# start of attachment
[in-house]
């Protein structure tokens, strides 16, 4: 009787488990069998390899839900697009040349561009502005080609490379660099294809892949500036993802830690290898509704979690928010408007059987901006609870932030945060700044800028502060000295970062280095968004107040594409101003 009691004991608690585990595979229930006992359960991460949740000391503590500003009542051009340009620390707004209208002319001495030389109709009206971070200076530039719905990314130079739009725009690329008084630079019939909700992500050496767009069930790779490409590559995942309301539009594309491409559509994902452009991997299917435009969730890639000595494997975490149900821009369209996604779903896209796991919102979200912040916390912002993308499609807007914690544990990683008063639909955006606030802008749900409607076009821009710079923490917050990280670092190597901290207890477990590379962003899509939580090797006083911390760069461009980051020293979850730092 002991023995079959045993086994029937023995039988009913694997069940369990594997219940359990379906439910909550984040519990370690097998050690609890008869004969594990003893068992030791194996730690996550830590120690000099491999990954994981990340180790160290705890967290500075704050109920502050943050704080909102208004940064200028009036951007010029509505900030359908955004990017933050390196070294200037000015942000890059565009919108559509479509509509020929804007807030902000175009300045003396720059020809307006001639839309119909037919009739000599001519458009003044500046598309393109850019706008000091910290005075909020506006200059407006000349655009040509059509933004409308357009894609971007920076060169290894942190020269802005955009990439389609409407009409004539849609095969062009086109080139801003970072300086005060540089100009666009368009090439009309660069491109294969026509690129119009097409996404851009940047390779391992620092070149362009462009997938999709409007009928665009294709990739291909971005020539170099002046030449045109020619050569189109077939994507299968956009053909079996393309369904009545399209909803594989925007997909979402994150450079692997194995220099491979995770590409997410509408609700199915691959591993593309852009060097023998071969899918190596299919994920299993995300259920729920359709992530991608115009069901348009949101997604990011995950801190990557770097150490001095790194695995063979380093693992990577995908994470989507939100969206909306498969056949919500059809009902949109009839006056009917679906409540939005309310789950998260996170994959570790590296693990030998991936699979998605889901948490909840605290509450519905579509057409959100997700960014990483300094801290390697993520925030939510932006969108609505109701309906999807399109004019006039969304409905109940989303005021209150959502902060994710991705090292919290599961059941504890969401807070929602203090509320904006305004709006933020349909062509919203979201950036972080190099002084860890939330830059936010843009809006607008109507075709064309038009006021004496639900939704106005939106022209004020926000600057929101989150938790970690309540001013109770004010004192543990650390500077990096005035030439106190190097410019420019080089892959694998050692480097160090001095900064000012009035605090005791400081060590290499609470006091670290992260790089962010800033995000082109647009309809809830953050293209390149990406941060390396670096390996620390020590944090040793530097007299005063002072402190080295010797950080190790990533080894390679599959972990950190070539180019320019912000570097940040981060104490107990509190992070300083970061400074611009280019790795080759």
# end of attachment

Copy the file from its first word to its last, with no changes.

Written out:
[in-house]
């Protein structure tokens, strides 16, 4: 009787488990069998390899839900697009040349561009502005080609490379660099294809892949500036993802830690290898509704979690928010408007059987901006609870932030945060700044800028502060000295970062280095968004107040594409101003 009691004991608690585990595979229930006992359960991460949740000391503590500003009542051009340009620390707004209208002319001495030389109709009206971070200076530039719905990314130079739009725009690329008084630079019939909700992500050496767009069930790779490409590559995942309301539009594309491409559509994902452009991997299917435009969730890639000595494997975490149900821009369209996604779903896209796991919102979200912040916390912002993308499609807007914690544990990683008063639909955006606030802008749900409607076009821009710079923490917050990280670092190597901290207890477990590379962003899509939580090797006083911390760069461009980051020293979850730092 002991023995079959045993086994029937023995039988009913694997069940369990594997219940359990379906439910909550984040519990370690097998050690609890008869004969594990003893068992030791194996730690996550830590120690000099491999990954994981990340180790160290705890967290500075704050109920502050943050704080909102208004940064200028009036951007010029509505900030359908955004990017933050390196070294200037000015942000890059565009919108559509479509509509020929804007807030902000175009300045003396720059020809307006001639839309119909037919009739000599001519458009003044500046598309393109850019706008000091910290005075909020506006200059407006000349655009040509059509933004409308357009894609971007920076060169290894942190020269802005955009990439389609409407009409004539849609095969062009086109080139801003970072300086005060540089100009666009368009090439009309660069491109294969026509690129119009097409996404851009940047390779391992620092070149362009462009997938999709409007009928665009294709990739291909971005020539170099002046030449045109020619050569189109077939994507299968956009053909079996393309369904009545399209909803594989925007997909979402994150450079692997194995220099491979995770590409997410509408609700199915691959591993593309852009060097023998071969899918190596299919994920299993995300259920729920359709992530991608115009069901348009949101997604990011995950801190990557770097150490001095790194695995063979380093693992990577995908994470989507939100969206909306498969056949919500059809009902949109009839006056009917679906409540939005309310789950998260996170994959570790590296693990030998991936699979998605889901948490909840605290509450519905579509057409959100997700960014990483300094801290390697993520925030939510932006969108609505109701309906999807399109004019006039969304409905109940989303005021209150959502902060994710991705090292919290599961059941504890969401807070929602203090509320904006305004709006933020349909062509919203979201950036972080190099002084860890939330830059936010843009809006607008109507075709064309038009006021004496639900939704106005939106022209004020926000600057929101989150938790970690309540001013109770004010004192543990650390500077990096005035030439106190190097410019420019080089892959694998050692480097160090001095900064000012009035605090005791400081060590290499609470006091670290992260790089962010800033995000082109647009309809809830953050293209390149990406941060390396670096390996620390020590944090040793530097007299005063002072402190080295010797950080190790990533080894390679599959972990950190070539180019320019912000570097940040981060104490107990509190992070300083970061400074611009280019790795080759």